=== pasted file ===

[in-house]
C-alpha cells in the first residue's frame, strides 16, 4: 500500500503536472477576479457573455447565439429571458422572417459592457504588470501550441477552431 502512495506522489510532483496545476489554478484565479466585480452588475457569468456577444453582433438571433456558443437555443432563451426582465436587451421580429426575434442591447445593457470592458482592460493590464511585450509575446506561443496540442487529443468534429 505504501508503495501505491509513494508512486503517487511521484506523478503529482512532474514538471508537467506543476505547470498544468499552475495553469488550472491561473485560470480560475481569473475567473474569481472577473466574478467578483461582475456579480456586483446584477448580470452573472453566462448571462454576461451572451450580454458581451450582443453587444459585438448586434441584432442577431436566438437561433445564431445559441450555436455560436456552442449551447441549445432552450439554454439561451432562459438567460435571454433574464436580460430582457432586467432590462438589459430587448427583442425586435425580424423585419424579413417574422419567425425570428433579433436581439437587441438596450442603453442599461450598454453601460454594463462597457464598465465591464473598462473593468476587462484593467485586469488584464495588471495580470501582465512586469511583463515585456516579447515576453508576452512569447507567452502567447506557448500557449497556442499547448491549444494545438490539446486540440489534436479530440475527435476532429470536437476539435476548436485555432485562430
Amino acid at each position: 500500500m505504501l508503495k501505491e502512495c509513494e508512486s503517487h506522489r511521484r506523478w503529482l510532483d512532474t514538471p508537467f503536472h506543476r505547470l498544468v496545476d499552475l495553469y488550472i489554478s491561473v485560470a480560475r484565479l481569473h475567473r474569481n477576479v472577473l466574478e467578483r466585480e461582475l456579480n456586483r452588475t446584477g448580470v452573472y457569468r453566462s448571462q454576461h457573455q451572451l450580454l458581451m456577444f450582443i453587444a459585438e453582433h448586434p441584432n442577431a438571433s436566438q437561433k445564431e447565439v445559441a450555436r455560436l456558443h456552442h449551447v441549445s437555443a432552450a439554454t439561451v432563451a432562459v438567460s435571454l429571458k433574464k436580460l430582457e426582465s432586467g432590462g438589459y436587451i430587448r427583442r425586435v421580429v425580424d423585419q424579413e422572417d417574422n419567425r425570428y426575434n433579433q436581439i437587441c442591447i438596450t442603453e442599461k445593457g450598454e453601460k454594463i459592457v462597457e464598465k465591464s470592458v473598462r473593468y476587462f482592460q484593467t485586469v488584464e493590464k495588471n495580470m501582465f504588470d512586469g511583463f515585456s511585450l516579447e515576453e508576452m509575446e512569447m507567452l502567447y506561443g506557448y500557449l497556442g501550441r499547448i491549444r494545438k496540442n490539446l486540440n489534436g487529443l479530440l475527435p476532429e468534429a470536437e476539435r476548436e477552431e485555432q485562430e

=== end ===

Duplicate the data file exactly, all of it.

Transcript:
[in-house]
C-alpha cells in the first residue's frame, strides 16, 4: 500500500503536472477576479457573455447565439429571458422572417459592457504588470501550441477552431 502512495506522489510532483496545476489554478484565479466585480452588475457569468456577444453582433438571433456558443437555443432563451426582465436587451421580429426575434442591447445593457470592458482592460493590464511585450509575446506561443496540442487529443468534429 505504501508503495501505491509513494508512486503517487511521484506523478503529482512532474514538471508537467506543476505547470498544468499552475495553469488550472491561473485560470480560475481569473475567473474569481472577473466574478467578483461582475456579480456586483446584477448580470452573472453566462448571462454576461451572451450580454458581451450582443453587444459585438448586434441584432442577431436566438437561433445564431445559441450555436455560436456552442449551447441549445432552450439554454439561451432562459438567460435571454433574464436580460430582457432586467432590462438589459430587448427583442425586435425580424423585419424579413417574422419567425425570428433579433436581439437587441438596450442603453442599461450598454453601460454594463462597457464598465465591464473598462473593468476587462484593467485586469488584464495588471495580470501582465512586469511583463515585456516579447515576453508576452512569447507567452502567447506557448500557449497556442499547448491549444494545438490539446486540440489534436479530440475527435476532429470536437476539435476548436485555432485562430
Amino acid at each position: 500500500m505504501l508503495k501505491e502512495c509513494e508512486s503517487h506522489r511521484r506523478w503529482l510532483d512532474t514538471p508537467f503536472h506543476r505547470l498544468v496545476d499552475l495553469y488550472i489554478s491561473v485560470a480560475r484565479l481569473h475567473r474569481n477576479v472577473l466574478e467578483r466585480e461582475l456579480n456586483r452588475t446584477g448580470v452573472y457569468r453566462s448571462q454576461h457573455q451572451l450580454l458581451m456577444f450582443i453587444a459585438e453582433h448586434p441584432n442577431a438571433s436566438q437561433k445564431e447565439v445559441a450555436r455560436l456558443h456552442h449551447v441549445s437555443a432552450a439554454t439561451v432563451a432562459v438567460s435571454l429571458k433574464k436580460l430582457e426582465s432586467g432590462g438589459y436587451i430587448r427583442r425586435v421580429v425580424d423585419q424579413e422572417d417574422n419567425r425570428y426575434n433579433q436581439i437587441c442591447i438596450t442603453e442599461k445593457g450598454e453601460k454594463i459592457v462597457e464598465k465591464s470592458v473598462r473593468y476587462f482592460q484593467t485586469v488584464e493590464k495588471n495580470m501582465f504588470d512586469g511583463f515585456s511585450l516579447e515576453e508576452m509575446e512569447m507567452l502567447y506561443g506557448y500557449l497556442g501550441r499547448i491549444r494545438k496540442n490539446l486540440n489534436g487529443l479530440l475527435p476532429e468534429a470536437e476539435r476548436e477552431e485555432q485562430e